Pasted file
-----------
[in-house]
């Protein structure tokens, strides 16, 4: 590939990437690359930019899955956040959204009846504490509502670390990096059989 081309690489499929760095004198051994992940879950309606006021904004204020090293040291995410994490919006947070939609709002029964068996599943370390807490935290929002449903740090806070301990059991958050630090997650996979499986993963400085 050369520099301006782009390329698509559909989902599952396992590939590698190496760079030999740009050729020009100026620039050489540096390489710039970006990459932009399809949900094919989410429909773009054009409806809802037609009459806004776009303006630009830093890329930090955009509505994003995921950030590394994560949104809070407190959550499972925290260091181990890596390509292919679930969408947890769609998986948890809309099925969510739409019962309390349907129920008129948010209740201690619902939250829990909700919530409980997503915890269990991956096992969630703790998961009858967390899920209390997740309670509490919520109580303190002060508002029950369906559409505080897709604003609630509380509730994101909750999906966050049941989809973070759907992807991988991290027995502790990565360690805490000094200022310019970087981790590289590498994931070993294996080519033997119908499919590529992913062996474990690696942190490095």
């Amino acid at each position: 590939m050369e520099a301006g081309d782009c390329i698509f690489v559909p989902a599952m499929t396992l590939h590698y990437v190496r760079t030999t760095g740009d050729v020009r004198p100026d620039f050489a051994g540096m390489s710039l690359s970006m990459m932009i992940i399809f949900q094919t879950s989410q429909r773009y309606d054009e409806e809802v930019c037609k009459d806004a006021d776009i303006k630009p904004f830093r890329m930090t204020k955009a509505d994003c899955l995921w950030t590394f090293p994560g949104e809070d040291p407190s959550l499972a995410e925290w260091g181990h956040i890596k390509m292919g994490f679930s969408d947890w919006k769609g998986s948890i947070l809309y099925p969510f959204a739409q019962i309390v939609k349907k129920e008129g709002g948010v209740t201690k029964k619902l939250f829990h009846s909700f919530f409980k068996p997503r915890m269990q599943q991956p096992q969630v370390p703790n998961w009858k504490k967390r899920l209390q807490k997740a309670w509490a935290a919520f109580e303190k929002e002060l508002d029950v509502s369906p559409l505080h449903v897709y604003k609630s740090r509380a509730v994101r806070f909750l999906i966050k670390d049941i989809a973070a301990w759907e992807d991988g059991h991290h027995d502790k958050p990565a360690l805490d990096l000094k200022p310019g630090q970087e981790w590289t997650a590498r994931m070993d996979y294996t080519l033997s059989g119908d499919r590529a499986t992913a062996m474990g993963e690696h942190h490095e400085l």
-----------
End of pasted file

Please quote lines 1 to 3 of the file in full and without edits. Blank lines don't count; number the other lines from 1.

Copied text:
[in-house]
């Protein structure tokens, strides 16, 4: 590939990437690359930019899955956040959204009846504490509502670390990096059989 081309690489499929760095004198051994992940879950309606006021904004204020090293040291995410994490919006947070939609709002029964068996599943370390807490935290929002449903740090806070301990059991958050630090997650996979499986993963400085 050369520099301006782009390329698509559909989902599952396992590939590698190496760079030999740009050729020009100026620039050489540096390489710039970006990459932009399809949900094919989410429909773009054009409806809802037609009459806004776009303006630009830093890329930090955009509505994003995921950030590394994560949104809070407190959550499972925290260091181990890596390509292919679930969408947890769609998986948890809309099925969510739409019962309390349907129920008129948010209740201690619902939250829990909700919530409980997503915890269990991956096992969630703790998961009858967390899920209390997740309670509490919520109580303190002060508002029950369906559409505080897709604003609630509380509730994101909750999906966050049941989809973070759907992807991988991290027995502790990565360690805490000094200022310019970087981790590289590498994931070993294996080519033997119908499919590529992913062996474990690696942190490095």
């Amino acid at each position: 590939m050369e520099a301006g081309d782009c390329i698509f690489v559909p989902a599952m499929t396992l590939h590698y990437v190496r760079t030999t760095g740009d050729v020009r004198p100026d620039f050489a051994g540096m390489s710039l690359s970006m990459m932009i992940i399809f949900q094919t879950s989410q429909r773009y309606d054009e409806e809802v930019c037609k009459d806004a006021d776009i303006k630009p904004f830093r890329m930090t204020k955009a509505d994003c899955l995921w950030t590394f090293p994560g949104e809070d040291p407190s959550l499972a995410e925290w260091g181990h956040i890596k390509m292919g994490f679930s969408d947890w919006k769609g998986s948890i947070l809309y099925p969510f959204a739409q019962i309390v939609k349907k129920e008129g709002g948010v209740t201690k029964k619902l939250f829990h009846s909700f919530f409980k068996p997503r915890m269990q599943q991956p096992q969630v370390p703790n998961w009858k504490k967390r899920l209390q807490k997740a309670w509490a935290a919520f109580e303190k929002e002060l508002d029950v509502s369906p559409l505080h449903v897709y604003k609630s740090r509380a509730v994101r806070f909750l999906i966050k670390d049941i989809a973070a301990w759907e992807d991988g059991h991290h027995d502790k958050p990565a360690l805490d990096l000094k200022p310019g630090q970087e981790w590289t997650a590498r994931m070993d996979y294996t080519l033997s059989g119908d499919r590529a499986t992913a062996m474990g993963e690696h942190h490095e400085l």